Who will be the winner?

WorldWaders made a nice and promising start in its first non complete year. The cute shorebird artworks designed by Jon Villasper made our website a favorite one for many shorebird enthusiasts. Thanks to our partners the news blog could be updated frequently. Since May 4, 2010 96 news items have been produced or reprinted by many international partners resulting almost 32,000 page views.

The Shorebird Mapping Project is aiming to collect data on shorebird numbers both for breeding and non-breeding waders. In the first year we set the goal to learn more on data collection and finalizing an easy-to-use data sheet with clear layout as well as smoothing the data submitting process. Our staff corrected the bugs case by case as they appeared.

604 users have been registered to WorldWaders mapping project who have been submitted over 9,000 records altogether. In 2011 new features, like statistics and simplified data submission will help users to add records and get more out of the data. Outcome of data analysis will be available from the second half of 2011.

Any progress would be possible without the enormous support of our recorders and contributors. I am happy to announce to offer a special gift for some of the lucky data submitters, recorders. Data recorders are eligible for winning one of WorldWaders gifts by meeting any of the criteria as follows:

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Only those users are going to be included in the draw who make the real submissions before 15.01.2011. WorldWaders staff members are excluded from the draw. Five winners will be announced and a copy of the recently published and beautifully illustrated book, the ‘Invisible Connections: Why Migrating Shorebirds Need the Yellow Sea‘ written by Phil Battley et al, will be happily mailed. Winners will be announced on WorldWaders News Blog as well as will be informed by eMail.

We are working hard to offer something really special and useful for our regular and trustworthy recorders. Details will be announced in the second half of 2011. We encourage field workers, birdwatchers and researchers to take part of our long-term project and regularly submit data on both breeding and migrating waders. Do it for the shorebirds and not only for the prize we offer.

Please, keep following the WorldWaders News Blog in the coming year with more details of our beautiful waders.

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Spoony needs your vote!

Written by BirdLife International

Ed: More detail on the Disney voting.

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Spoon-billed Sandpiper chick. © John O’Sullivan, RSPB

BirdLife’s work to save two key resting and feeding sites in China, used by one of the world’s oddest and most appealing waterbirds is to receive support from Disney’s Friends for Change initiative.

The project, ’Saving Spoony’s Chinese Wetlands’ will receive at least $25,000. But if children around the world decide to give it their vote, that support could rise to $50,000, or even $100,000.

Spoony – the Spoon-billed Sandpiper – is one of the rarest birds in the world. It gets its name from its spoon-shaped beak, which it uses to pick up food from the mud left uncovered when the tide goes out.

Every year it flies over 9,000 km from the Arctic tundra in Russia, where it nests, to the tropics of southern Asia, where it spends the winter. Then, in spring, it flies all the way back again.

But the bird that carries its own cutlery is in danger of having nowhere to go to eat. The tidal mudflats it depends on to rest and refuel on its incredible journey are being drained and covered with houses and factories.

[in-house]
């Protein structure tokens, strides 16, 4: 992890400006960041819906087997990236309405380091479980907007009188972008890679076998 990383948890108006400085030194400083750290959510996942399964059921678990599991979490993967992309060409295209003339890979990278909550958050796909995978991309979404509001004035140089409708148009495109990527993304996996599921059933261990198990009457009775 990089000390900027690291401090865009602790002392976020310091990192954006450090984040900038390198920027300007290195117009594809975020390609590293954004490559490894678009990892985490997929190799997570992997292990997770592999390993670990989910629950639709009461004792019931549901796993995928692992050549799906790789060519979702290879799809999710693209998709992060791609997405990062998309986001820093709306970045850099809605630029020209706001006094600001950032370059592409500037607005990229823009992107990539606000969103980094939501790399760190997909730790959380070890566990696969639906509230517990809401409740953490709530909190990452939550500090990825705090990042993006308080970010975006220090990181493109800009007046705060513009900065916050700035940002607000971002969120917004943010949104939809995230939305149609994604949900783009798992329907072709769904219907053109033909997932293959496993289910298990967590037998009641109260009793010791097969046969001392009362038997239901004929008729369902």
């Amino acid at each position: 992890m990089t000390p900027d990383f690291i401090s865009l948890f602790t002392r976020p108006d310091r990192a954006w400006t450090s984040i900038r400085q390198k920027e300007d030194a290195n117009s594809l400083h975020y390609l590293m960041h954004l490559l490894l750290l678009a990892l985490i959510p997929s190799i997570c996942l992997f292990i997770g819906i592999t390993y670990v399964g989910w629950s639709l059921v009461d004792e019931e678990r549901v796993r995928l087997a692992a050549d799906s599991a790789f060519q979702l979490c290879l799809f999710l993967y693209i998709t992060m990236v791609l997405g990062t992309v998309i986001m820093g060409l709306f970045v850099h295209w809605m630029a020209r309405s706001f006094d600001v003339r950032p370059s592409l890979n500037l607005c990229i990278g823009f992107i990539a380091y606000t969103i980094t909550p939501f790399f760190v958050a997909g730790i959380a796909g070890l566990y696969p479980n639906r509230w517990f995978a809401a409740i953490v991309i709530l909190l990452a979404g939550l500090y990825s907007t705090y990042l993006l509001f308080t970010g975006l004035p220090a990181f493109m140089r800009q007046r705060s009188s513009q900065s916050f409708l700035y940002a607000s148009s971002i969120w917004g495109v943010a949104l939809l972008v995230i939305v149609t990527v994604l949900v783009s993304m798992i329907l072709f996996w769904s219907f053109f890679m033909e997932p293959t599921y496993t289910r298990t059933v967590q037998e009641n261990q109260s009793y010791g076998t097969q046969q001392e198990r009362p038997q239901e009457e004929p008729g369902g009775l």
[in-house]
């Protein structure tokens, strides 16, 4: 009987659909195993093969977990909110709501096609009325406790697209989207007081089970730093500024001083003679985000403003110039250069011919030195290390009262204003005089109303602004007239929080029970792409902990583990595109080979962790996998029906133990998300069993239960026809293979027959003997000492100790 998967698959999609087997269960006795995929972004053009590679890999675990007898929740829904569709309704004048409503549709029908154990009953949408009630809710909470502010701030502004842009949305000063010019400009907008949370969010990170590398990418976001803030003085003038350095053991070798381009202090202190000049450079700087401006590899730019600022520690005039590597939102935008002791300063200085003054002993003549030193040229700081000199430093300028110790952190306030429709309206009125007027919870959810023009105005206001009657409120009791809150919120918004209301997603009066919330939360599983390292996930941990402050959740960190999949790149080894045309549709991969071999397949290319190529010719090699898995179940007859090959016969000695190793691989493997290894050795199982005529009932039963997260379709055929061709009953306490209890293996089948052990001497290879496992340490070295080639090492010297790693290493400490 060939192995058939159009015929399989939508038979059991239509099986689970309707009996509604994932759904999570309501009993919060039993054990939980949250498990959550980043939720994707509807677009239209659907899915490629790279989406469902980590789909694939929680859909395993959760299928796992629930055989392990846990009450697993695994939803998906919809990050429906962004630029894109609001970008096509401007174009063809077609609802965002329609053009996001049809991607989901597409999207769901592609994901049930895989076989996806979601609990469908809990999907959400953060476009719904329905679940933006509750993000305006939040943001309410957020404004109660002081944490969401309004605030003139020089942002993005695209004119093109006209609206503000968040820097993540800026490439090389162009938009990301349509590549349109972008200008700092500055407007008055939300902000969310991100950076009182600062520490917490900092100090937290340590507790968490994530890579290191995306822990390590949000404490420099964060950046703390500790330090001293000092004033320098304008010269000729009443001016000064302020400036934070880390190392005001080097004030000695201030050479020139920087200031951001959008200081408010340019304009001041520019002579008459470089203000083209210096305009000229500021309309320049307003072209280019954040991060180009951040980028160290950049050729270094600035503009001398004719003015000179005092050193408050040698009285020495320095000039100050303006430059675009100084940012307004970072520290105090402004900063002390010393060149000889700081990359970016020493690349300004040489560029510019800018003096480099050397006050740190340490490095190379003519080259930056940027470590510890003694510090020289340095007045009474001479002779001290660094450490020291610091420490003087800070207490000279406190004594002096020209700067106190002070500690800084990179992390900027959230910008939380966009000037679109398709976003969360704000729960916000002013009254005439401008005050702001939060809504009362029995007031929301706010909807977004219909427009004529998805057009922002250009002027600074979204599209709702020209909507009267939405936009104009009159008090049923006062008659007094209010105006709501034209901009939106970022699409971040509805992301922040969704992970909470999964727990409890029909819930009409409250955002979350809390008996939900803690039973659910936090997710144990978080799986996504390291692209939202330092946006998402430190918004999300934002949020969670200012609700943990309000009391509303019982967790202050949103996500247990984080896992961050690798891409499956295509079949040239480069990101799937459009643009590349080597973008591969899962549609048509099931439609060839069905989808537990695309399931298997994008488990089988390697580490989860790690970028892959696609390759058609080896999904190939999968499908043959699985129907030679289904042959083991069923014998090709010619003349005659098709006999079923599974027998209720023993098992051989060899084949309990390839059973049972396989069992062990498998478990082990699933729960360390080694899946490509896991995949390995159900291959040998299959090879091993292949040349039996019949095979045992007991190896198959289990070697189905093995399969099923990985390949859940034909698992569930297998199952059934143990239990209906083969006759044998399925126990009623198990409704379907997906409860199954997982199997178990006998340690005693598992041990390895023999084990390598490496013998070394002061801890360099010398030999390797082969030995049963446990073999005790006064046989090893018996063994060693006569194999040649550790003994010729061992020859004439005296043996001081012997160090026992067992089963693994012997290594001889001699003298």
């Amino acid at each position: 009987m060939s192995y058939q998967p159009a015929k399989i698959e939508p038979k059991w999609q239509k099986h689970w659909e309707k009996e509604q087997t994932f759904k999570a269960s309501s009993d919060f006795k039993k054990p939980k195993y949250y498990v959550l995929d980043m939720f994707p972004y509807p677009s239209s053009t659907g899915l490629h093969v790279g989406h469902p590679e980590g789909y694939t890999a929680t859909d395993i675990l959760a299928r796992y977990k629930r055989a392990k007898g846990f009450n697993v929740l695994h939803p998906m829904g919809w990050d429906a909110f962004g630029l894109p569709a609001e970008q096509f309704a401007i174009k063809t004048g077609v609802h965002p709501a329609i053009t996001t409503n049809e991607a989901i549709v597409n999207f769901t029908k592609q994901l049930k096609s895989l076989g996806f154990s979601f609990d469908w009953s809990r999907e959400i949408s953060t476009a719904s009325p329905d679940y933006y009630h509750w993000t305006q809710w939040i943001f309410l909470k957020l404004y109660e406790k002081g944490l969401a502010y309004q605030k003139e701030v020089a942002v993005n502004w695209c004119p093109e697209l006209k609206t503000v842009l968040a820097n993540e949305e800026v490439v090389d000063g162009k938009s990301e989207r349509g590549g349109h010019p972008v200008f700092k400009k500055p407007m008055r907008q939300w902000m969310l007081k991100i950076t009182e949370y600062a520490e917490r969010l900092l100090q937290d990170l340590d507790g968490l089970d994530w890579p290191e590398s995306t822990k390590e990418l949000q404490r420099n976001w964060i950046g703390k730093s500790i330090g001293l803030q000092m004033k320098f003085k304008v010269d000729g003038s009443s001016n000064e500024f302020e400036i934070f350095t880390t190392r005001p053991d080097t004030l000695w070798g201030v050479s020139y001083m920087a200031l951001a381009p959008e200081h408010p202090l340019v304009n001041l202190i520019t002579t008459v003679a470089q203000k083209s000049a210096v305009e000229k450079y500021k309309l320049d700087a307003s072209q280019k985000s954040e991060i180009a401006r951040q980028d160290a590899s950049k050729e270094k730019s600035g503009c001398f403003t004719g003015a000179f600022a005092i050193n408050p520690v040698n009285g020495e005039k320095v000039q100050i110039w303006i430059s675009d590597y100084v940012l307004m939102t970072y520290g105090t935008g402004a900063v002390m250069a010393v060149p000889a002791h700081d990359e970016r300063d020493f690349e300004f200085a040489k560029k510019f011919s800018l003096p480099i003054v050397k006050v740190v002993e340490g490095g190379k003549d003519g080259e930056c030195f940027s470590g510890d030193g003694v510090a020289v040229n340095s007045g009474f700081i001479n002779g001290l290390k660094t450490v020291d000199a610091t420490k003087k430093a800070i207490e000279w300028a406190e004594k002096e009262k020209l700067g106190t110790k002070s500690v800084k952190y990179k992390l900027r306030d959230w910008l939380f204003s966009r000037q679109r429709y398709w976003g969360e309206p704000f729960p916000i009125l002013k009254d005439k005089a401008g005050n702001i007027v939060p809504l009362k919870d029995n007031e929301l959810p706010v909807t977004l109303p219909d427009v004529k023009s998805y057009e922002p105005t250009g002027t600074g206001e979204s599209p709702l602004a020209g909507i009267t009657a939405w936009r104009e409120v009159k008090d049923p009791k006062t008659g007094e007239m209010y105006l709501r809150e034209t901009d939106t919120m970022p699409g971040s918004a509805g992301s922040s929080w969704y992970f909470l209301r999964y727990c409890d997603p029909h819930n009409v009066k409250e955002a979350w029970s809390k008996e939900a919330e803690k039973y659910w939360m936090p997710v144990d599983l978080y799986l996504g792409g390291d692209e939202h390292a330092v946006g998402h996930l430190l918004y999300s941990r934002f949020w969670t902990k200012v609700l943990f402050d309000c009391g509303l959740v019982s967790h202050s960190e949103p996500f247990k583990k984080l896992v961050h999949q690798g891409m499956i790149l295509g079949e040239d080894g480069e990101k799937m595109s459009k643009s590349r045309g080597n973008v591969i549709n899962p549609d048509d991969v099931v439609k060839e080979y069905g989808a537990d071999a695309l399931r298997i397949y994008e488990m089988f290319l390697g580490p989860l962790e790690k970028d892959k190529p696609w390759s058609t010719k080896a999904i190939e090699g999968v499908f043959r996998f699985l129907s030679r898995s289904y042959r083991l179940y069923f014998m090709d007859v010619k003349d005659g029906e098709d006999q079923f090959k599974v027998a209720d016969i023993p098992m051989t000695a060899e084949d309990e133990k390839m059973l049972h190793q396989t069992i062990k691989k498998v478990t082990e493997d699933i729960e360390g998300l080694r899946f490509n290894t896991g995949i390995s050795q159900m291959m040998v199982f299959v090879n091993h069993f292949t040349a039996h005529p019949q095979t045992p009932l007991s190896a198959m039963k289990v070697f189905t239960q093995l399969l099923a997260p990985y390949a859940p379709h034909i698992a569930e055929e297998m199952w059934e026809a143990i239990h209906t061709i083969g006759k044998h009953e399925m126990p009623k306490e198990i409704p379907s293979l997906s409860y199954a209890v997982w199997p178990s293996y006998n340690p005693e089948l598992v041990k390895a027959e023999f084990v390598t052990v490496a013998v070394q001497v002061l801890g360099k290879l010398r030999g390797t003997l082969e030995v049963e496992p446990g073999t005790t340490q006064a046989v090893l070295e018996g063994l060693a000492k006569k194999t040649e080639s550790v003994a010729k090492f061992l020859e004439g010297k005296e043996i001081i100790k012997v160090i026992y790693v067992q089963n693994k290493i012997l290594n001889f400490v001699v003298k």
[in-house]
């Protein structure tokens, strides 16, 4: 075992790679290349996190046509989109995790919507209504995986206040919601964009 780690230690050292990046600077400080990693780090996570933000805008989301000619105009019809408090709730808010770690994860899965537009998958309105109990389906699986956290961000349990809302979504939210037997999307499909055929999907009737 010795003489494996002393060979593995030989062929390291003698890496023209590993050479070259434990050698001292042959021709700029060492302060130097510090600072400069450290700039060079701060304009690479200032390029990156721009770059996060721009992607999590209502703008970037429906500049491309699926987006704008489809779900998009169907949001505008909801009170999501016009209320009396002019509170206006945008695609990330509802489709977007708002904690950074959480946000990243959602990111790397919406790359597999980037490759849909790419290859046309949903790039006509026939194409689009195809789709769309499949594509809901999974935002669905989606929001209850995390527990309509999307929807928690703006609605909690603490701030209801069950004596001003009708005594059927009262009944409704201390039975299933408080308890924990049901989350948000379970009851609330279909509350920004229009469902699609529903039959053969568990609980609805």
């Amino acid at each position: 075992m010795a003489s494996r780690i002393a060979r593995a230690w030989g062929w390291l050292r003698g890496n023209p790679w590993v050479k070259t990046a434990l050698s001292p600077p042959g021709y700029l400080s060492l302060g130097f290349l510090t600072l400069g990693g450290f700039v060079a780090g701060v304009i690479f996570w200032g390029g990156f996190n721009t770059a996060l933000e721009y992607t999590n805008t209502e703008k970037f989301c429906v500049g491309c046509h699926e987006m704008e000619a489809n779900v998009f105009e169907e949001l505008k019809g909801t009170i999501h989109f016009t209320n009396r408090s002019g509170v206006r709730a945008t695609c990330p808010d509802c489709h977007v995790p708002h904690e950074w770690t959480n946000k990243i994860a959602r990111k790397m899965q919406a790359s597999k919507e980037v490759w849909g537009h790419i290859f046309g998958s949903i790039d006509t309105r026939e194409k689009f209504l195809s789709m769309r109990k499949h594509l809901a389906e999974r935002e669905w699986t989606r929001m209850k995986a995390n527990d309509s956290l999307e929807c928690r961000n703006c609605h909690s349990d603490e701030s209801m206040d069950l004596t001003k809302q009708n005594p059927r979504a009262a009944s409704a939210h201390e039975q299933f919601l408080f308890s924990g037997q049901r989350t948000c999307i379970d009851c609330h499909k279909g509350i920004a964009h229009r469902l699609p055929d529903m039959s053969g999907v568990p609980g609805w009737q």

Fewer and fewer Spoon-billed Sandpipers make it back to breed each year, and unless we act quickly, this tough and determined little bird could soon be gone for ever. There may be as few as 400 left, down from 2,000 just 10 years ago.

BirdLife’s China Programme, the Hong Kong Birdwatching Society and friends in China, including the Wild Bird Society of Shanghai and Fujian Bird Watching Society will work at two wetlands near Shanghai, which Spoon-billed Sandpipers stop at on their way round China’s coast. Gathering information about all the waterbirds that use these two wetlands will help us protect them better.

Talks, games and field trips will be organised for children at local schools, to inspire them about the values of wetlands and wildlife. Students will be encouraged to form Conservation Groups, and become the ambassadors for the Spoon-billed Sandpiper, telling local people and the government that there is a bird nearby that needs their help.

Voting opened on 29th November. You can help the Spoon-billed Sandpiper with registering on the Disney website by going to one of the following links and giving Spoony your vote:

United Stateshttp://disney.go.com/projectgreen/explorevote.html

Germanywww.disney.de/friendsforchange/explore_and_vote.jsp

Francehttp://www.disney.fr/ensembleonchangetout/explore_and_vote.jsp

Netherlandswww.disney.nl/friendsforchange/explore_and_vote.jsp

Belgiumwww.disney.be/friendsforchange/explore_and_vote.jsp

Polandwww.disney.pl/friendsforchange/explore_and_vote.jsp

UKwww.disney.co.uk/friendsforchange/explore_and_vote.jsp

Italywww.disney.it/friendsforchange/explore_and_vote.jsp

Swedenwww.disney.se/friendsforchange/explore_and_vote.jsp

Finlandwww.disney.fi/friendsforchange/explore_and_vote.jsp

Norwaywww.disney.no/friendsforchange/explore_and_vote.jsp

Denmarkwww.disney.dk/friendsforchange/explore_and_vote.jsp

“We were thrilled to receive the news that our Spoon-billed Sandpiper project had been selected for Disney’s Friends for Change Initiative”, said Richard Grimmett, BirdLife’s Head of Conservation. “This gives us a great opportunity to tell people who live near these sites that their wetlands support a bird rarer than the Giant Panda.”